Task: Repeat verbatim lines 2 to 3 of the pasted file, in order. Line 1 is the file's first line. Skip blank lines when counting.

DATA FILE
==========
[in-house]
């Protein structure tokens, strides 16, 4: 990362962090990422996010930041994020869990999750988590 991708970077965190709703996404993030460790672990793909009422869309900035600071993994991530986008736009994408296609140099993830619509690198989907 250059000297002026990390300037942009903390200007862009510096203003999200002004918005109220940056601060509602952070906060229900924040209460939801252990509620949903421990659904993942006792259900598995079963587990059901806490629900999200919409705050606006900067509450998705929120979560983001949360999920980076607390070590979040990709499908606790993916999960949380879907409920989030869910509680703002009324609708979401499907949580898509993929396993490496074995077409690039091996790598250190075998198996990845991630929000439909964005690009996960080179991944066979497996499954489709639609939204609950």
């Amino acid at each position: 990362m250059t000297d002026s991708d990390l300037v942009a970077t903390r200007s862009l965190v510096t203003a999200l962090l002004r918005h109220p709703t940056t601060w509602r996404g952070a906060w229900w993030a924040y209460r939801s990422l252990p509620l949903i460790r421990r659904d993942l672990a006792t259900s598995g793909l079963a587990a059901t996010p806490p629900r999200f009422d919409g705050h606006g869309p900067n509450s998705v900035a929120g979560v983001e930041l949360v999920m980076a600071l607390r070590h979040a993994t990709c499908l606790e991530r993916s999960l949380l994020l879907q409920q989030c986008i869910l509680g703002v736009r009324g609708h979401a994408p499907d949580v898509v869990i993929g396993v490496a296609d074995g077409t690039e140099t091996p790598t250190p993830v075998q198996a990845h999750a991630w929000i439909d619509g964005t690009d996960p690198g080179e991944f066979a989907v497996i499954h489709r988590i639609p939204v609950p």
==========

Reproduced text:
């Protein structure tokens, strides 16, 4: 990362962090990422996010930041994020869990999750988590 991708970077965190709703996404993030460790672990793909009422869309900035600071993994991530986008736009994408296609140099993830619509690198989907 250059000297002026990390300037942009903390200007862009510096203003999200002004918005109220940056601060509602952070906060229900924040209460939801252990509620949903421990659904993942006792259900598995079963587990059901806490629900999200919409705050606006900067509450998705929120979560983001949360999920980076607390070590979040990709499908606790993916999960949380879907409920989030869910509680703002009324609708979401499907949580898509993929396993490496074995077409690039091996790598250190075998198996990845991630929000439909964005690009996960080179991944066979497996499954489709639609939204609950």
């Amino acid at each position: 990362m250059t000297d002026s991708d990390l300037v942009a970077t903390r200007s862009l965190v510096t203003a999200l962090l002004r918005h109220p709703t940056t601060w509602r996404g952070a906060w229900w993030a924040y209460r939801s990422l252990p509620l949903i460790r421990r659904d993942l672990a006792t259900s598995g793909l079963a587990a059901t996010p806490p629900r999200f009422d919409g705050h606006g869309p900067n509450s998705v900035a929120g979560v983001e930041l949360v999920m980076a600071l607390r070590h979040a993994t990709c499908l606790e991530r993916s999960l949380l994020l879907q409920q989030c986008i869910l509680g703002v736009r009324g609708h979401a994408p499907d949580v898509v869990i993929g396993v490496a296609d074995g077409t690039e140099t091996p790598t250190p993830v075998q198996a990845h999750a991630w929000i439909d619509g964005t690009d996960p690198g080179e991944f066979a989907v497996i499954h489709r988590i639609p939204v609950p």